Riding Bikes in the Cold

It’s cold up in these mountains- not as freezing as someplace like Minnesota or Alaska, but still pretty chilly. Half of my commute is either at night or before sunrise, so I’m riding in temperatures right around or below zero (in American temperatures) everyday.

I’m not sure what the wind chill factor is blasting down a ski slope at midnight on a fat bike, but it’s probably something substantial.

Since the rest of the country is in the midst of the polar vortex/ icy spiral of doom (ironically it’s sunny and 30 here today), I thought I’d write up the layering system I’ve figured out to make winter bike riding comfortable. In journalism class, they always told me timeliness was important.

First- forget wearing any spandex. Winter cycling clothes are a joke. To keep you warm, a layer has to have loft, and be able to trap warm air from your body.

Tights can’t do that. They’re also bad at resisting water, slush and all that crap.

Here’s what I ride in everyday. The brand of this stuff doesn’t really matter as long as it’s something decent and well designed, it should work fine. This is enough to keep me comfortable all day in the single digits:

  • Cotton t-shirt, wool base layer if it’s staying below 10 degrees, or I’m out a long time.
  • Fleece pull-over
  • Bubblegoose (for my duece duece and my tre duece)
  • Puffy vest, usually stays in my bag. For really cold wind or descents.
  • Wool hat
  • Gas station sunglasses
  • Ski gloves
  • Wool tights
  • Shell pants
  • Heavy wool socks
  • Lake boots, two sizes bigger than I normally wear.

I know that common outdoor wisdom says that “cotton kills,” but I like cotton shirts, and I’m not dead yet.

For most rides, a soft t-shirt makes a fine baselayer. It’s not itchy, it doesn’t stink like synthetic, and I don’t have to change it when I get to work.

For longer rides, wool is my favorite baselayer. It’s naturally anti-microbial, so I can go a while (I won’t say how long) without washing the tights or socks. Your mileage may vary, I’ve been accused of being one of them goddamned dirty hippies more than once.

The shell pants I wear are super simple (better), one pocket, drawstring waist, baggy, and mostly waterproof. Since they’re not totally sealed up, they breathe pretty well. I don’t feel the need to wear anything more waterproof- I’m bike riding, not crab fishing.

I bought the jacket from a consignment store when we moved here. It’s puffy, bright (until it’s covered in dirt the day after I wash it), and has a hood. I never used to be a fan of hoods while riding since they restrict your vision, but I guess Pittsburgh was never this cold.

Throwing the hood up when the wind starts to blow makes a huge difference.

Hand warmth seems to be pretty personal. I’m fine without gloves down to 25, so ski gloves are plenty for winter riding in Colorado. Below freezing, Colleen seems to get numb hands no matter what she does. She has some poggies on the way. Hopefully those will fix her problem, because she’s out there commuting two hours almost everyday as well.

The Lake MZX303 boots have been awesome. Before I got them, I was riding in some Specialized winter shoes that were half a size too small, and getting numb feet constantly.

Winter boots definitely should be sized big- for around here, two sizes up is plenty. I can fit a thick sock, maybe two if I need to and the boot isn’t tight. The only thing that keeps a foot warm is circulation. Cut off the blood flow with a tight shoe, get numb feet.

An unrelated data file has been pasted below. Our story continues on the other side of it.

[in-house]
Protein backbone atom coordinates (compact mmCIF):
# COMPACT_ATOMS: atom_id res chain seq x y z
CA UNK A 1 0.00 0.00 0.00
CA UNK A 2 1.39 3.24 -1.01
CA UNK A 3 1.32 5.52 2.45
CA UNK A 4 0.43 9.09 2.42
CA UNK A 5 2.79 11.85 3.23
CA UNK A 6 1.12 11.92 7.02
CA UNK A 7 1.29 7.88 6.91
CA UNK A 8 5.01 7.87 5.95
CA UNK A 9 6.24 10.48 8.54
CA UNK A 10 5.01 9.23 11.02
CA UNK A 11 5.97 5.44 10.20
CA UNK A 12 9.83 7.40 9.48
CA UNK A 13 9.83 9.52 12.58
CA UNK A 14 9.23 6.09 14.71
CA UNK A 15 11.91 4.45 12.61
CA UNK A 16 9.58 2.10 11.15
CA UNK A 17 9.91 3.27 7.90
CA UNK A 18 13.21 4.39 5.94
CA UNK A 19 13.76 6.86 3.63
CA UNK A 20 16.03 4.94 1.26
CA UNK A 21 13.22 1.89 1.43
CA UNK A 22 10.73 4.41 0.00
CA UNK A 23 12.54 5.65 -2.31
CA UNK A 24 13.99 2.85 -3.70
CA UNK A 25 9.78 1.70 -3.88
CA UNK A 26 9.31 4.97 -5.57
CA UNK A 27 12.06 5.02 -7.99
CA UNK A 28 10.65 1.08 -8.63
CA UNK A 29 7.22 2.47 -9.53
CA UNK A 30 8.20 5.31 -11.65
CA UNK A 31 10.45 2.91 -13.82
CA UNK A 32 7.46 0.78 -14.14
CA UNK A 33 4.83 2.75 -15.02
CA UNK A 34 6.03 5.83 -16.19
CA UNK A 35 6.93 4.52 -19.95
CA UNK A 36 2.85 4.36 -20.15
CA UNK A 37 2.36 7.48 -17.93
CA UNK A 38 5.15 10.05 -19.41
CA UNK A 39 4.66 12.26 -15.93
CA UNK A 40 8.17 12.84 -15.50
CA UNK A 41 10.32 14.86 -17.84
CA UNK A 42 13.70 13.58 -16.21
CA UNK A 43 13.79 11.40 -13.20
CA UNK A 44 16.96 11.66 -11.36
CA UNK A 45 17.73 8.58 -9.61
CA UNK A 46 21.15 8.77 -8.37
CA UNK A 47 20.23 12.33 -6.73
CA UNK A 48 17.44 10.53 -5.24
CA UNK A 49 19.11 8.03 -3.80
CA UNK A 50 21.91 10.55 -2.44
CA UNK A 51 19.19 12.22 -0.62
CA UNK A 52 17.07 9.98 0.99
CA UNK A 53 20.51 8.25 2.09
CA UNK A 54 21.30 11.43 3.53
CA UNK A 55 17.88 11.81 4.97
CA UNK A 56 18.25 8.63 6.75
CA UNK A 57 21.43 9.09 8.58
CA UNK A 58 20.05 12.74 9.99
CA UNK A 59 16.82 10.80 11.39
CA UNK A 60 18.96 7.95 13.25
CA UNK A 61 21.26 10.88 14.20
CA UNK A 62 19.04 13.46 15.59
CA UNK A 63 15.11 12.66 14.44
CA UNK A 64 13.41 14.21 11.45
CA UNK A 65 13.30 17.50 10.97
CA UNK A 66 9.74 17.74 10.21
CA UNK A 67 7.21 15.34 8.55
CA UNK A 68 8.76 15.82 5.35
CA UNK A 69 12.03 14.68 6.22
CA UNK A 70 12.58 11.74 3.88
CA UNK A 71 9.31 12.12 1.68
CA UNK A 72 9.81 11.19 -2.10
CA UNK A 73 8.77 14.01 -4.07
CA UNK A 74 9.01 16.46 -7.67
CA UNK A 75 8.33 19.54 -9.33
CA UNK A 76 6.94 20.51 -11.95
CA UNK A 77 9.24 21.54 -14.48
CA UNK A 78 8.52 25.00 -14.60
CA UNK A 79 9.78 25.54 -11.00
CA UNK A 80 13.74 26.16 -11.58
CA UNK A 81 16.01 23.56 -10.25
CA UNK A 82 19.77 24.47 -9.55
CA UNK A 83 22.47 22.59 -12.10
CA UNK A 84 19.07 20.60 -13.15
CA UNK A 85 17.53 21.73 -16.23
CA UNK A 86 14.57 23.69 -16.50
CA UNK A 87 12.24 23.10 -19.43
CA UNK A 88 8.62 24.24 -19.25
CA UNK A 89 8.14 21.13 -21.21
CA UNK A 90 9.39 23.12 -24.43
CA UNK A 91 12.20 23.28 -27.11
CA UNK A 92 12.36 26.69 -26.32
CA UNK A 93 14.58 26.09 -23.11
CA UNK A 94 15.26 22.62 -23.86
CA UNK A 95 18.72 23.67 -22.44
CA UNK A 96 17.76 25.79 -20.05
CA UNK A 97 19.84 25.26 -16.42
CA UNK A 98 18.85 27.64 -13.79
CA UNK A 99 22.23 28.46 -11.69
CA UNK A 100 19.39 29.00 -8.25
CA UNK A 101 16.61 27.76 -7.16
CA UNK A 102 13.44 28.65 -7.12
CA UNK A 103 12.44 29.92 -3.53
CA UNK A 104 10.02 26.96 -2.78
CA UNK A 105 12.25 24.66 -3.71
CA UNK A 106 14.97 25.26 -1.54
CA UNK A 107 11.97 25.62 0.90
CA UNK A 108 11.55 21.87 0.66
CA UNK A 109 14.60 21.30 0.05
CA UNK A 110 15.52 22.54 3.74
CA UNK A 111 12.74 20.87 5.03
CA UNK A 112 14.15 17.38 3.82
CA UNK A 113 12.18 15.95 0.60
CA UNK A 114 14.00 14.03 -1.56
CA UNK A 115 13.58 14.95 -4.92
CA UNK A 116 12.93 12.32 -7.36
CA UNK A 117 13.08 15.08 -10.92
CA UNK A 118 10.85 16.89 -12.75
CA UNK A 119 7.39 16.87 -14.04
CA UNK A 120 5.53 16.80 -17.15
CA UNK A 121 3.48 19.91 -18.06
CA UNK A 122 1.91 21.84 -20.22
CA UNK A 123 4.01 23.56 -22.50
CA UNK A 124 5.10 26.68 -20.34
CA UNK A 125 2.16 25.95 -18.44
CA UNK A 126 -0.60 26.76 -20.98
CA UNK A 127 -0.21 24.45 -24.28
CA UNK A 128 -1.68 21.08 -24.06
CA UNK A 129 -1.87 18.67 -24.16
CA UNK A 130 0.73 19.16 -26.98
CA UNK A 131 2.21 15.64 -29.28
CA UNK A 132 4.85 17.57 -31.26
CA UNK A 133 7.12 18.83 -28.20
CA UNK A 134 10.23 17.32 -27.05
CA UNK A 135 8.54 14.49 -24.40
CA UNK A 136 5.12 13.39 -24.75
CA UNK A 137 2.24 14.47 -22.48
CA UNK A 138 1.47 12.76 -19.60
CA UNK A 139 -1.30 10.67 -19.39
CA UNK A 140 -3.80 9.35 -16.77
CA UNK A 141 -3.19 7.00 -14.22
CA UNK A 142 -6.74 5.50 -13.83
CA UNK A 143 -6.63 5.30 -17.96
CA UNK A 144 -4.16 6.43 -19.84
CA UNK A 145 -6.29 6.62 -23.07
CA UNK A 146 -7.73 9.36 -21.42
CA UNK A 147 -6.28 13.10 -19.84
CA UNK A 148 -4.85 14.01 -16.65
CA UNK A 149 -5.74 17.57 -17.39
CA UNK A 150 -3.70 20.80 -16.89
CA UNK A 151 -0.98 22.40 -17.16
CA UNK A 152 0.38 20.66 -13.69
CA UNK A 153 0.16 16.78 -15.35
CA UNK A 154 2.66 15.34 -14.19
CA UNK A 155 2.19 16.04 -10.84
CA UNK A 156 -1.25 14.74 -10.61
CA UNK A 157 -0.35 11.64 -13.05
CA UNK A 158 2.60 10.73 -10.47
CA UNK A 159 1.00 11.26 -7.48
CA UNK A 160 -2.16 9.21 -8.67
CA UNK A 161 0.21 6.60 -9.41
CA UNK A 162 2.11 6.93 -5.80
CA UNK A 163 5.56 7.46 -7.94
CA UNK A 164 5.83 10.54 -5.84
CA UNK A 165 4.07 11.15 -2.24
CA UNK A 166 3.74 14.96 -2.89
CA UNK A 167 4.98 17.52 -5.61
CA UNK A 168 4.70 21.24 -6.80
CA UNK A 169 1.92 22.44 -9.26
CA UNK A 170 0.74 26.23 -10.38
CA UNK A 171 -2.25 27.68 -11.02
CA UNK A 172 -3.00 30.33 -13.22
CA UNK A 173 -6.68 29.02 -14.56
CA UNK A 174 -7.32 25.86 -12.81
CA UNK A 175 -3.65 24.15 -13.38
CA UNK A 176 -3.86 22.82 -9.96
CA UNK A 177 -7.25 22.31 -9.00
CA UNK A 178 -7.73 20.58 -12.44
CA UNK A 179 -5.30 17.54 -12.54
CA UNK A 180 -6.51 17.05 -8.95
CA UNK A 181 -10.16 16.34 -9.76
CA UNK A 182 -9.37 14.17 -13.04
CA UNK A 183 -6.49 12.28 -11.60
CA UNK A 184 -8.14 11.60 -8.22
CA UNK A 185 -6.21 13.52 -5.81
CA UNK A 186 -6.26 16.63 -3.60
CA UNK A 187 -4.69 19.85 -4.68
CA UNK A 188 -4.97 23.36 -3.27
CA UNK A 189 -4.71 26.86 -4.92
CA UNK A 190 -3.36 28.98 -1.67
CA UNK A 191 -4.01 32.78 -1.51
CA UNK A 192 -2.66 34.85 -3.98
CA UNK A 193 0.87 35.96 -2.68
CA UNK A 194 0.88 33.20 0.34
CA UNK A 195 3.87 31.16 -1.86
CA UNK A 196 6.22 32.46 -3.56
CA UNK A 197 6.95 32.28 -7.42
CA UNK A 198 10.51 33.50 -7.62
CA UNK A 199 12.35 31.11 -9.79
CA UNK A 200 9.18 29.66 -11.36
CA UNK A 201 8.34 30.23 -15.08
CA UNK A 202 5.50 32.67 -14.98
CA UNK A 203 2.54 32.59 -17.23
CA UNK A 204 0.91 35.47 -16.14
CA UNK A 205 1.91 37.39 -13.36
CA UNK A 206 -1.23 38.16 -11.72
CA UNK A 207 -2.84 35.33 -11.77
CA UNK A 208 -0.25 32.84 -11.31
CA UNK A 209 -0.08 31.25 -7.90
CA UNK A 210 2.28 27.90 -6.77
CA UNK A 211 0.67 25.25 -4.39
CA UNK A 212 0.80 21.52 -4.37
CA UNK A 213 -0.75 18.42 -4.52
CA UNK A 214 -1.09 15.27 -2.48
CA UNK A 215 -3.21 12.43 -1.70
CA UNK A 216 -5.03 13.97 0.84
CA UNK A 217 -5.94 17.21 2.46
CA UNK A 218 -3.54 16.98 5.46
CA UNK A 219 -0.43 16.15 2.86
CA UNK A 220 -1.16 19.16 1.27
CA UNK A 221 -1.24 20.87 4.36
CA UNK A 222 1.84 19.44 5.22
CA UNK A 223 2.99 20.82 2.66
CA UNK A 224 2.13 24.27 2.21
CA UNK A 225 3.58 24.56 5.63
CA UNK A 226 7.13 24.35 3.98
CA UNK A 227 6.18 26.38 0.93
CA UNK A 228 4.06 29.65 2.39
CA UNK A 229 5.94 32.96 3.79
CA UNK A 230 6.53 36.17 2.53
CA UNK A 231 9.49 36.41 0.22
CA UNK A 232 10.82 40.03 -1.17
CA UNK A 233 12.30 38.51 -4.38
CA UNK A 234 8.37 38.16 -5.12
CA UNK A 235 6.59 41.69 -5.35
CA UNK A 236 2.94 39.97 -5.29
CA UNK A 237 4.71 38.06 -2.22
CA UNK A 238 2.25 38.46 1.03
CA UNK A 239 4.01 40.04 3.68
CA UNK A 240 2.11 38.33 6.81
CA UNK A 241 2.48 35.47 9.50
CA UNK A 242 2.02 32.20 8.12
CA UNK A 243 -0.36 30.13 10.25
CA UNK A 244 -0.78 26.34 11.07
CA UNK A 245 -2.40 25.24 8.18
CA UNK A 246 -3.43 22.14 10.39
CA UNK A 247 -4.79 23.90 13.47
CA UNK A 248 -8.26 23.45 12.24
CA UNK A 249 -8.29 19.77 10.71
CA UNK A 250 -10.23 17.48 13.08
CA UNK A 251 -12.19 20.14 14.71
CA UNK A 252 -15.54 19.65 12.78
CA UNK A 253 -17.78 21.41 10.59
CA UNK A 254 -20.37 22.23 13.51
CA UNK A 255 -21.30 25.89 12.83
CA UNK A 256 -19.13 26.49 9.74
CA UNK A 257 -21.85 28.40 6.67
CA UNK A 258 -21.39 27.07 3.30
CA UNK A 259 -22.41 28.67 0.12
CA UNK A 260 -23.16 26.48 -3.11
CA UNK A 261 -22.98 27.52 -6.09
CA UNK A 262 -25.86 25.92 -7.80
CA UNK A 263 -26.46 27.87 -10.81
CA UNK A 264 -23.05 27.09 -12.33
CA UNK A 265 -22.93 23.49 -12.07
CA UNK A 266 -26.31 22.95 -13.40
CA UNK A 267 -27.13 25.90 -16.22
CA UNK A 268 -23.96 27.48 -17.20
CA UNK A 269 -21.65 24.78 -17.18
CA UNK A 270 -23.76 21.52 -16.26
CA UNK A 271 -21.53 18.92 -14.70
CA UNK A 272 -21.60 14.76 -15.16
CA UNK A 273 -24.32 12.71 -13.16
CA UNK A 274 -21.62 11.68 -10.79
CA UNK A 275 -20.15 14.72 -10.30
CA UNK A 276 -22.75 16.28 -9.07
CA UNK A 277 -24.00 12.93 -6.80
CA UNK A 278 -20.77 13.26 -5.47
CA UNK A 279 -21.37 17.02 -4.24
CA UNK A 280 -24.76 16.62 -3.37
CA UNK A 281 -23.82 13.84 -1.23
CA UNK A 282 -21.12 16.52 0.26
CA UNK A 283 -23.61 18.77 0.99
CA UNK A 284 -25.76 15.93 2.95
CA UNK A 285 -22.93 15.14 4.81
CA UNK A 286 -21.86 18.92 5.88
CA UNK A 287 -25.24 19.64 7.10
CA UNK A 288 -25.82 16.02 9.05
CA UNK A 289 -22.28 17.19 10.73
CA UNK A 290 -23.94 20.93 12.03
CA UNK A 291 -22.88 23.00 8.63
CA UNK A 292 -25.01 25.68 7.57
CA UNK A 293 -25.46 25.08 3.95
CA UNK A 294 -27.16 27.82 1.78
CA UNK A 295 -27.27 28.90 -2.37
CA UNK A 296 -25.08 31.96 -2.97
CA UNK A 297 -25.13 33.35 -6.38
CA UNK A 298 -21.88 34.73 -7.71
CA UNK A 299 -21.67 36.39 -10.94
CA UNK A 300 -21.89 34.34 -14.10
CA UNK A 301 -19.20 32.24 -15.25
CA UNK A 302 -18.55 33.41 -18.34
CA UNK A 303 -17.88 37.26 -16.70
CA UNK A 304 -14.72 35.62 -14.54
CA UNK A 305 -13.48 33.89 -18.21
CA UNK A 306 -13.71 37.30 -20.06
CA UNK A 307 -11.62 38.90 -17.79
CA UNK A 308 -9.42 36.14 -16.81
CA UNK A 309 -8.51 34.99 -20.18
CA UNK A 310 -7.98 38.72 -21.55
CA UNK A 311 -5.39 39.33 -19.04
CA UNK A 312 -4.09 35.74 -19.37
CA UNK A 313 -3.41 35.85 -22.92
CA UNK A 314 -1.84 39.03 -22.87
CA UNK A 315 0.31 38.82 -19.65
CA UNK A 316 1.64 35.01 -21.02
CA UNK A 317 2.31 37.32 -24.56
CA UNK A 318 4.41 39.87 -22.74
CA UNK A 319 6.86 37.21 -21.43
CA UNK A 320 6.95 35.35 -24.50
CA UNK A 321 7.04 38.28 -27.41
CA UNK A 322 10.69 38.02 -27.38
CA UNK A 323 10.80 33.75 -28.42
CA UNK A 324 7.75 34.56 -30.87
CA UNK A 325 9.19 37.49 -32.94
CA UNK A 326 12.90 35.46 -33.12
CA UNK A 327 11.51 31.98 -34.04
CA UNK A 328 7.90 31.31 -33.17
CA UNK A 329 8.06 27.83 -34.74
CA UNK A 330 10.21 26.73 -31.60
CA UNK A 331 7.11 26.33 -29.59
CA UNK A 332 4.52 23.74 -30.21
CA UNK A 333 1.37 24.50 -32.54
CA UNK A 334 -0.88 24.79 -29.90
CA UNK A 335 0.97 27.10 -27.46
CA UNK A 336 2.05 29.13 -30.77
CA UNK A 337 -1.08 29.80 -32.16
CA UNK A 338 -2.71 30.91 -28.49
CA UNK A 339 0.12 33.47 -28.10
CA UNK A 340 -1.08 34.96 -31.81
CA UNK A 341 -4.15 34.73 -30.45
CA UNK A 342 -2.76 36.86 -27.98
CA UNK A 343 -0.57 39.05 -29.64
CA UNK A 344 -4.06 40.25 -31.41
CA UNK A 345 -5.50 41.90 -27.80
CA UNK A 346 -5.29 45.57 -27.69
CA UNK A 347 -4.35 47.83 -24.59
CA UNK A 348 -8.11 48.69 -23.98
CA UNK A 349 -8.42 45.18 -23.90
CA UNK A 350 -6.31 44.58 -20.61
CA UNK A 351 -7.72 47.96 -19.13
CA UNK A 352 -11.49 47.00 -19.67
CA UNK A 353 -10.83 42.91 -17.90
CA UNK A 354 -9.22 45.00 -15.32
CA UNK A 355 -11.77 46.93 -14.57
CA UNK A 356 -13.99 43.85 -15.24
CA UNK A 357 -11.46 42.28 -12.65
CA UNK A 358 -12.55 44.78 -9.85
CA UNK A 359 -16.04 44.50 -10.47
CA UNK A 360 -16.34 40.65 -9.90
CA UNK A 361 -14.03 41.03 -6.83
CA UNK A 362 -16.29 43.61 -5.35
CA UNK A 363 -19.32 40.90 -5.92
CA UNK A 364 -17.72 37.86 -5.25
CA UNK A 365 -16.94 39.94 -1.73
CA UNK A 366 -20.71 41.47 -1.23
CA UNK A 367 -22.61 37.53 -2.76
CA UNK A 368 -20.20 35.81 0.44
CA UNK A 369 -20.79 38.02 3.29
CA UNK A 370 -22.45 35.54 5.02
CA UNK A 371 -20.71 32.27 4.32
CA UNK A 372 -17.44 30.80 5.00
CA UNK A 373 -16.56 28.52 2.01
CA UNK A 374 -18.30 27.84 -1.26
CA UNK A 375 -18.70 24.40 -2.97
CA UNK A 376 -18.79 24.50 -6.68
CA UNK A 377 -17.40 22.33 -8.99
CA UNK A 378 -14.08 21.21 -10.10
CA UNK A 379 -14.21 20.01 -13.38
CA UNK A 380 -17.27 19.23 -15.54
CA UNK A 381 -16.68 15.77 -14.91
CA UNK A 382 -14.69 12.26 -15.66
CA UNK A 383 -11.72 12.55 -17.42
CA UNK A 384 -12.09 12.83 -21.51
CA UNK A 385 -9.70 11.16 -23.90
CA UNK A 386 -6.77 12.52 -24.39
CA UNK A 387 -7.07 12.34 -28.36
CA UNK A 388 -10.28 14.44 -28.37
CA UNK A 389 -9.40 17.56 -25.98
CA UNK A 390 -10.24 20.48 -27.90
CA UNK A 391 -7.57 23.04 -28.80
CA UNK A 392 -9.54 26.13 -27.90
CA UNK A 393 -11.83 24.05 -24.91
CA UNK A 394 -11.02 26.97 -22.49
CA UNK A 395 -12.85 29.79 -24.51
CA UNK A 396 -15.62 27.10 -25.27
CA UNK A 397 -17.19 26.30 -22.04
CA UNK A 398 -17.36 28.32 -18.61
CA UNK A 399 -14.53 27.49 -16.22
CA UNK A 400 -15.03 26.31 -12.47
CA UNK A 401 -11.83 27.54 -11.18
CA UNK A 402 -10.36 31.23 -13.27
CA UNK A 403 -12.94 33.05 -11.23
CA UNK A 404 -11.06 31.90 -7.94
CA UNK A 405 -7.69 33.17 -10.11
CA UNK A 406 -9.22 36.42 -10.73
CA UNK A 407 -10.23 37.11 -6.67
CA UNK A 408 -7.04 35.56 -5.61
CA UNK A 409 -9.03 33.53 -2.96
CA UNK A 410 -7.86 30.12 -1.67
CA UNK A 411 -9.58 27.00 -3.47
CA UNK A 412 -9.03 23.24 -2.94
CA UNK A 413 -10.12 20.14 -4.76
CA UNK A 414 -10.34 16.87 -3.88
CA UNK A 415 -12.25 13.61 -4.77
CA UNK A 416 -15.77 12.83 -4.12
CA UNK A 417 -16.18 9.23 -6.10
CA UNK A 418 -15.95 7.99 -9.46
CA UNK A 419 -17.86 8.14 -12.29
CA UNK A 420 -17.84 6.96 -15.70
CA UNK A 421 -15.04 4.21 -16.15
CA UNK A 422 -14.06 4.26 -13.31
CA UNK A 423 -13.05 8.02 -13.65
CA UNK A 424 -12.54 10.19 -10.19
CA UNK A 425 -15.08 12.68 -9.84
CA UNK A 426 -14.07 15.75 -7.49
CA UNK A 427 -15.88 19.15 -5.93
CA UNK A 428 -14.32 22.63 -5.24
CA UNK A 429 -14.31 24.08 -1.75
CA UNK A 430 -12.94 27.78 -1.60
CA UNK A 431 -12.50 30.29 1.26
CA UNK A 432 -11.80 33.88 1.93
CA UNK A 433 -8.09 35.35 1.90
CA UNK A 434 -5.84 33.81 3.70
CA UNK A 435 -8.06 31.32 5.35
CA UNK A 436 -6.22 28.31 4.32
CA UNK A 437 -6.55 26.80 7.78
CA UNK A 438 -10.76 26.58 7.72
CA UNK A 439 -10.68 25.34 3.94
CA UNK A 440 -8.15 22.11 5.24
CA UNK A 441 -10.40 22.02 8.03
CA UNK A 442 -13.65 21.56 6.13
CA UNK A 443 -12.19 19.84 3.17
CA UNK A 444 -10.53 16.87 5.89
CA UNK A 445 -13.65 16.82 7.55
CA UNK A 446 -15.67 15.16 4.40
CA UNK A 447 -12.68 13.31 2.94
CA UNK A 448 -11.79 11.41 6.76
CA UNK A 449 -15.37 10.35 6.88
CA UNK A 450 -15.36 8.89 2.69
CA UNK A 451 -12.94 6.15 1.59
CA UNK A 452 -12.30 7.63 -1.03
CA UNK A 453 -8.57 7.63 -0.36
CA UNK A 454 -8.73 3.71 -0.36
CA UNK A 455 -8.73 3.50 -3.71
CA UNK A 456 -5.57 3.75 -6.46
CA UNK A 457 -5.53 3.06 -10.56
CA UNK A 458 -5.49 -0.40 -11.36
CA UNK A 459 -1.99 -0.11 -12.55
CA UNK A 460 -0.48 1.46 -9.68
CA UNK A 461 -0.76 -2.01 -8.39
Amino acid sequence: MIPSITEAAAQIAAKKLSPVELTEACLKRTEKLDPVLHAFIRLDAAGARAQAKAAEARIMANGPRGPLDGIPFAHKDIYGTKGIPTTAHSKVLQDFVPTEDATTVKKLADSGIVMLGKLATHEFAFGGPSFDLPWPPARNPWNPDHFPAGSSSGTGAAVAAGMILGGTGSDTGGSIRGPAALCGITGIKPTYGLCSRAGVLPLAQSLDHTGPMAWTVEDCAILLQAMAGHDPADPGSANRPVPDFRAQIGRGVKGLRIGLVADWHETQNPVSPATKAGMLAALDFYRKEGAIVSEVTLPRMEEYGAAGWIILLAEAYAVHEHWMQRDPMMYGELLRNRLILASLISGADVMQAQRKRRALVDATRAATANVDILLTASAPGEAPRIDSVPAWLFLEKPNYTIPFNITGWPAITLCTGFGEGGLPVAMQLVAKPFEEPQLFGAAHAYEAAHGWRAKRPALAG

I passed the Specialized boots onto Colleen which worked out perfectly, because they’re way to big for her.

Other stuff- unzip, or take off a layer before you start to sweat. As soon as I warm up, I start opening up vents. Sweating is bad.

When sweat evaporates, it goes into your insulation, where it builds up. Then the insulation can’t loft anymore, can’t trap any heat from your body, and turns into an ice coat. Which isn’t nice.

If you care, here’s some more good reading on winter clothing systems.

6 thoughts on “Riding Bikes in the Cold

  1. No helmet? … stop reading. If so you can duct tape the inside of an old one if you have an extra one sitting around. Most of your heat is lost through your skull. when you can swing it get an old XC ski jacket with a breathable back. Craft or an old Sugoi. That might be too technical for you (T-Shirt and all) but long ride thermo regulation is critical. Try getting a mechanical at 0F and watch all that body heat drain away at the same time your seat starts to freeze. Big fun as your hands shake while you go hypo.

    1. Good idea on the helmet. I wear one most of the time (although I usually don’t if I’m just rolling through fluffy snow at 2mph). And I definitely understand that thermoregulation is important. That’s why I put my puffy coat and vest on when I stop, or zip them back up if I haven’t taken them off. A breathable back would be nice though.

      But I might take back what I said about gloves. I was out for four hours the other day, and it wasn’t very cold, just damp- but my hands froze in a bad way when I descended back to town. I may have to invest in some pogies.

      1. I like the “lobster claw” split finger gloves. They are a good compromise for cold weather/control. Pogies are nice because you can store stuff in them and wear thin gloves. I see them like fenders in a way … practical but not very sporty on a racing bike. Warm hands and dry skin trump sporty pretty quick though.

        You might get arguments on the helmet but it works. The other way to roll is to get a nice cold weather helmet cover but they cost more than tape.

        Cold and damp is bone chilling on long rides. Happy feet and hands is the key (obviously). What did you do for hydration for 4 hours?


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